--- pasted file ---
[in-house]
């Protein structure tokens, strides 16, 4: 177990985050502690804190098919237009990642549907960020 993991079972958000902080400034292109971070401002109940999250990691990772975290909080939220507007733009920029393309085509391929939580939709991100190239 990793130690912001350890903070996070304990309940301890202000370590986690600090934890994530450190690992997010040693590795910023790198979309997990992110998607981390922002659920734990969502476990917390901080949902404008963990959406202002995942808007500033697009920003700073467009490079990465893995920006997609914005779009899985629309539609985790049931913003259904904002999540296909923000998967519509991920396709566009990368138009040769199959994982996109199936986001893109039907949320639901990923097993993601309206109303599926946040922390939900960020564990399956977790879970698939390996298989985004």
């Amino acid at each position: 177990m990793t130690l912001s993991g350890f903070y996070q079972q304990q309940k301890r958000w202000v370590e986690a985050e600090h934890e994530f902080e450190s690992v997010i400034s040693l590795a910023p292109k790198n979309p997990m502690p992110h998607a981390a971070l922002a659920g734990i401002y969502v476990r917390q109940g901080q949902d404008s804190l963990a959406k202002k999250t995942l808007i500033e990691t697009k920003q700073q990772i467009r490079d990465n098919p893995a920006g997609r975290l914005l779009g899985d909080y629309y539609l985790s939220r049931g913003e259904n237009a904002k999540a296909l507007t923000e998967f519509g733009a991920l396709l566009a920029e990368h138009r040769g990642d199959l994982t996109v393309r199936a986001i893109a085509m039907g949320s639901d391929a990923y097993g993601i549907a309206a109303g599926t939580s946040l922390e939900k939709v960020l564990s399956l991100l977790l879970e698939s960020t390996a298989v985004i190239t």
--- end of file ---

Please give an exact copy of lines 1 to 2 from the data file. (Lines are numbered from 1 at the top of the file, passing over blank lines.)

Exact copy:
[in-house]
């Protein structure tokens, strides 16, 4: 177990985050502690804190098919237009990642549907960020 993991079972958000902080400034292109971070401002109940999250990691990772975290909080939220507007733009920029393309085509391929939580939709991100190239 990793130690912001350890903070996070304990309940301890202000370590986690600090934890994530450190690992997010040693590795910023790198979309997990992110998607981390922002659920734990969502476990917390901080949902404008963990959406202002995942808007500033697009920003700073467009490079990465893995920006997609914005779009899985629309539609985790049931913003259904904002999540296909923000998967519509991920396709566009990368138009040769199959994982996109199936986001893109039907949320639901990923097993993601309206109303599926946040922390939900960020564990399956977790879970698939390996298989985004």